Project Dragon Fruit – Part 2: Creating Tickets and epics in Trello

Hi Guys, Jacob here again.

In Part 1 we looked at the basics of using trello for project management.

Now that we have the basic layout of our project we will add some general tickets to the epics column. These will describe the main things that we will need to get done for the project to be a success. I have a few ideas for what these will be and I will add more detail as the project develops.

My project is to create website full of tools for role playing games, primrily D&D. We are going to want a dice roller, an initiative tracker, a character sheet, some sort of spell book and a way to switch quickly between the website’s pages.

These are quite broad ideas at the moment but they are definable sections of the project so we will use them to define our epics. We need to click on the add card button under the Epics list and give our first epic a name:

Since the side navigation bar is going to appear on each page of the website, I am going to start with that. Once you have entered the title (given your ticket a name) you can click on the card to view it and fill in more details:

To make tickets assigned to this epic easily recognisable we are going to assign it a colour and a label. On the right side menu under “ADD TO CARD” click on the labels button. This will opening the following window:

Click the colour of the label you want added to the ticket and click on the pen on the right of the colour to write a message in the label. Your ticket will now have that colour highlight and the ticket wording in its header space:

Discuss with your team what the MVP (minimal viable product) of your project is. In this case it means what is the very least we need to do in order to have a functioning piece of software that meets basic requirements.

I use the MoSCoW method to prioritise what is going into the project, things you M – Must have, S – Should have, C – Could have, and W – Won’t have. For example, a navigation bar to switch between pages is a must have, because without it the product will not function. Some sort of server integration would be nice to have, but it is currently outside the current scope and time frame making it a wont have – but it might be brought in on a later release once proof of concept is completed and the project is expanded.

Now that we have a rough outline of our project goals, it is time to start digging into what will be required to achieve them. We are going to fill the backlog column with the tickets that will be worked through during the project. At the beginning of a project, this list may seem overwhelmingly long; but don’t worry, with a well structured work flow, the tickets will soon be moving into the completed column!

Again, it is time for some discussion with your team (if you have one), you need to work out exactly what functionality you need from each epic and break it down into achievable tasks. These tasks should to be more in-depth than the epic cards but they can still be a general heading within the epic, we are going to refine these later and assign sub-tasks to each ticket. You should end up with a growing list of to do tasks and for each one that you add you should see the tasks under your epics increasing.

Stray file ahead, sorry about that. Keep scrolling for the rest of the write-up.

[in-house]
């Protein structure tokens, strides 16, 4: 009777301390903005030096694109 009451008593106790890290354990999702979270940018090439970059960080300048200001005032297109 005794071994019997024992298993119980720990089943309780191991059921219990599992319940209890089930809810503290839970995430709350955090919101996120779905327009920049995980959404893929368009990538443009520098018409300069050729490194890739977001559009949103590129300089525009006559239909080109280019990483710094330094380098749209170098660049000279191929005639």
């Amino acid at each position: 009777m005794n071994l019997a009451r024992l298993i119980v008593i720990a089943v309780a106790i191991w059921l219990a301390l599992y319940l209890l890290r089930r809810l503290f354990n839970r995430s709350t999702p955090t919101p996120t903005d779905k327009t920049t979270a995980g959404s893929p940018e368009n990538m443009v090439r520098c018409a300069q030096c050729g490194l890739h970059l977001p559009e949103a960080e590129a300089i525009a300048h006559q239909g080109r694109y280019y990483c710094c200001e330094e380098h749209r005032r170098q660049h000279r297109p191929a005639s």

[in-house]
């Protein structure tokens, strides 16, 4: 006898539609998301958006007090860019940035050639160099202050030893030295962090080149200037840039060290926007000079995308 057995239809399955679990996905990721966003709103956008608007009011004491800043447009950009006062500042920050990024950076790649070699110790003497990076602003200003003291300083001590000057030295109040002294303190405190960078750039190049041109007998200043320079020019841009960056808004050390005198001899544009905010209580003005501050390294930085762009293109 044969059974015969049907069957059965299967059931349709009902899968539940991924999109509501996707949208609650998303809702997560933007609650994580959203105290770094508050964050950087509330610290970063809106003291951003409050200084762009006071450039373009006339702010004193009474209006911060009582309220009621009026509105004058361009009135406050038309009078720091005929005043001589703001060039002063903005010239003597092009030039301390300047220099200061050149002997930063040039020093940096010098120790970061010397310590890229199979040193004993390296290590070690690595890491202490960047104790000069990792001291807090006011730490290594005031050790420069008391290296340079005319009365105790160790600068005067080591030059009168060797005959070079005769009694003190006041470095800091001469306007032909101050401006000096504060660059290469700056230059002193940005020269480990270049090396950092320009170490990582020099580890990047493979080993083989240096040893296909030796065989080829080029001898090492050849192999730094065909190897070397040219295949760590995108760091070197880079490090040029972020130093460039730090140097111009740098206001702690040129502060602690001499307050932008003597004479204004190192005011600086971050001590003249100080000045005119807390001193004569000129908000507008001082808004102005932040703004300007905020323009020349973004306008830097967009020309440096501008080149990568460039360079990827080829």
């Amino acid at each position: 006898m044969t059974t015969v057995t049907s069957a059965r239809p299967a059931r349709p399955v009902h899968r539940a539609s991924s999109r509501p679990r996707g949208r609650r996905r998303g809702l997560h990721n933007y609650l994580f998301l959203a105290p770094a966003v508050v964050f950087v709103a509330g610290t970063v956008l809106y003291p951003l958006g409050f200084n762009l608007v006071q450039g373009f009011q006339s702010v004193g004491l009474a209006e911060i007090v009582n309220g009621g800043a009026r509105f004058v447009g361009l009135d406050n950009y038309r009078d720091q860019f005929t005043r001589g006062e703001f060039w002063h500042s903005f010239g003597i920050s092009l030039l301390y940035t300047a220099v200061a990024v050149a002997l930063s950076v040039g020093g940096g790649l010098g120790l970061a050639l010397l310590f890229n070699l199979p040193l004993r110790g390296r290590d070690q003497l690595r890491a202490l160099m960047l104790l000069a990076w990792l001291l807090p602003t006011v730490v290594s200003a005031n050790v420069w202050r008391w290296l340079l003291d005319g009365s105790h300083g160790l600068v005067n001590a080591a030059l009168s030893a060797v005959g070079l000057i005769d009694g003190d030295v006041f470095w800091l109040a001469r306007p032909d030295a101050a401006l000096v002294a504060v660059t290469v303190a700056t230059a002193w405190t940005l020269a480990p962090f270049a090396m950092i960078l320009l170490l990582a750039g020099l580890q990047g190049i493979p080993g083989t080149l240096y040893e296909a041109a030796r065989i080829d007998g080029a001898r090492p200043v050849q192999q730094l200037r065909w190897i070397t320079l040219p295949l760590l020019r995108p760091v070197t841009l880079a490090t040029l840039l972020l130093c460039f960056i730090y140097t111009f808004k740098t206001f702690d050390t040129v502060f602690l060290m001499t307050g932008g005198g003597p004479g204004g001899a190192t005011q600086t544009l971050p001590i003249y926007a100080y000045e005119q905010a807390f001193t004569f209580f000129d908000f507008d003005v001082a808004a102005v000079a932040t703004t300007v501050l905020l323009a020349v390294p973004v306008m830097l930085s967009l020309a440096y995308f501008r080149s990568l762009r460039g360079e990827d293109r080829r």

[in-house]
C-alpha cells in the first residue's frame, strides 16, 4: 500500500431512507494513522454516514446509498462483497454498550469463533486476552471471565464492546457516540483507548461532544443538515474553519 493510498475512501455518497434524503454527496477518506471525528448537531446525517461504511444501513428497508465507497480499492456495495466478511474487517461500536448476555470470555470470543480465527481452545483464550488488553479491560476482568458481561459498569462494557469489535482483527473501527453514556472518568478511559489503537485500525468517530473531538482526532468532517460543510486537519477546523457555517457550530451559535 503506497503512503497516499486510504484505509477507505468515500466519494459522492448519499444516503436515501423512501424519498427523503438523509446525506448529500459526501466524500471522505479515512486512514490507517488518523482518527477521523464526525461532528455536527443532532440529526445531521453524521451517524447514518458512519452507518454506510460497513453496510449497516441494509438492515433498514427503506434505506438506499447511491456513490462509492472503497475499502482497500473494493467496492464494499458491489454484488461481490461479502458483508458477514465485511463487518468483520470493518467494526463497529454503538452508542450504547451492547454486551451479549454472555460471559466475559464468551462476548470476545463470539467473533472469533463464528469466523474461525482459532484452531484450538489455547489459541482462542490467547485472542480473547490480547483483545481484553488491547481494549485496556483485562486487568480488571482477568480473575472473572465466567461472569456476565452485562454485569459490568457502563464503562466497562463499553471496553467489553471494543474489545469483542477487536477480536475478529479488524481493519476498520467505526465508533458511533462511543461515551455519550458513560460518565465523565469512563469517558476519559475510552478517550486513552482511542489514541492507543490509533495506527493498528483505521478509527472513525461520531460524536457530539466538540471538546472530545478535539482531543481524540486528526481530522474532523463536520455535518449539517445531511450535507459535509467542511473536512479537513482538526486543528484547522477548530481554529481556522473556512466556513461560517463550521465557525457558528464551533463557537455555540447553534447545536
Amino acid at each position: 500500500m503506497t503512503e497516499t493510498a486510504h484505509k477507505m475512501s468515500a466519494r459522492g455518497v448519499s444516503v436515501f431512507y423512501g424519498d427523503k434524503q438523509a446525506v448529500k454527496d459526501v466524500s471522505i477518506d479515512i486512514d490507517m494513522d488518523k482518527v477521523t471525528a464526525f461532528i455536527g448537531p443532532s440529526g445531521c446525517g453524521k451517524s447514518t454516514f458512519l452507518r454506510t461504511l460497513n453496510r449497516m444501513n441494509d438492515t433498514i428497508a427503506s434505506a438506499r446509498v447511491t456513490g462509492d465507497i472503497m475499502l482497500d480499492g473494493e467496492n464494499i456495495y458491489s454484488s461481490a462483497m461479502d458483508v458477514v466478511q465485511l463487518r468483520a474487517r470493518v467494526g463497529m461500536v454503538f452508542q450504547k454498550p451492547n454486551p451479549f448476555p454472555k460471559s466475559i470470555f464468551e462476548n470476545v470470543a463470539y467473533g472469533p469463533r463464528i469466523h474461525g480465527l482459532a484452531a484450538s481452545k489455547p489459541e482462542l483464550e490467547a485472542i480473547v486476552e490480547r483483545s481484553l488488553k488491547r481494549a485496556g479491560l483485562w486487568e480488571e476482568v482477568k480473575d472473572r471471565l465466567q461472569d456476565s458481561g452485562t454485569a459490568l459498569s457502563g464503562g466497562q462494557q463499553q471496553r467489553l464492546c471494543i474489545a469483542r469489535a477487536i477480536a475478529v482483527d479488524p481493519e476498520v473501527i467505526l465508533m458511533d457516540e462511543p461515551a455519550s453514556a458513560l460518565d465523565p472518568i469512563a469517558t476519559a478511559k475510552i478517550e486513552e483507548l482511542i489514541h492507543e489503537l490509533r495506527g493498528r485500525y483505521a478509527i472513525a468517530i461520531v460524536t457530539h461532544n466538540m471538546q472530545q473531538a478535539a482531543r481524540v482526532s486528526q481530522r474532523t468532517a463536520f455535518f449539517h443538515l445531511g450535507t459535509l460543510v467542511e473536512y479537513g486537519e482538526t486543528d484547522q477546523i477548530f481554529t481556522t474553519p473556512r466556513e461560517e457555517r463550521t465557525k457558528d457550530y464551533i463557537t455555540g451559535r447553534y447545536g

Let’s breakdown the dice roller as an example: we will need an interface to select which die and how many of them you want to roll, graphics for the interface and a random number generator. We are going to set up tickets for each of those things. It is very similar to setting up the epics: we click on “ADD A CARD” give it a descriptive title then click into it to add task details:

The card looks slightly different to when we were creating the epics, there is an option to add this card into an epic. We are going to add this one to the dice roller epic and as before we are going to go to labels on the right. The options should automatically match the dice roller epic’s colour:

You should now see that the card has the Open status. It will also say that it was added to the Dice Roller epic.

Don’t worry if these are still lacking detail in terms of what you need to do, before you pick up and start working on these tickets you will need a refining session where you: go through and flesh out the subtasks needed to complete the task; identify what other work needs to be done before this task can progress and what will potentially blocking the task from being completed.

Now that we have a plan we need to look at setting up our virtual workspace. This will include the development environment (processes and programming tools used to create programs) that we will use for writing our code and creating a repository for storing our code.

Next time we will look at setting up a repository: a shared storage area for anything we create as part of the project, that all members of our team can access and update even when working on different computers.

1 thought on “Project Dragon Fruit – Part 2: Creating Tickets and epics in Trello”

  1. Pingback: Project Dragon Fruit – Part 3: Creating a repository – innovation lab

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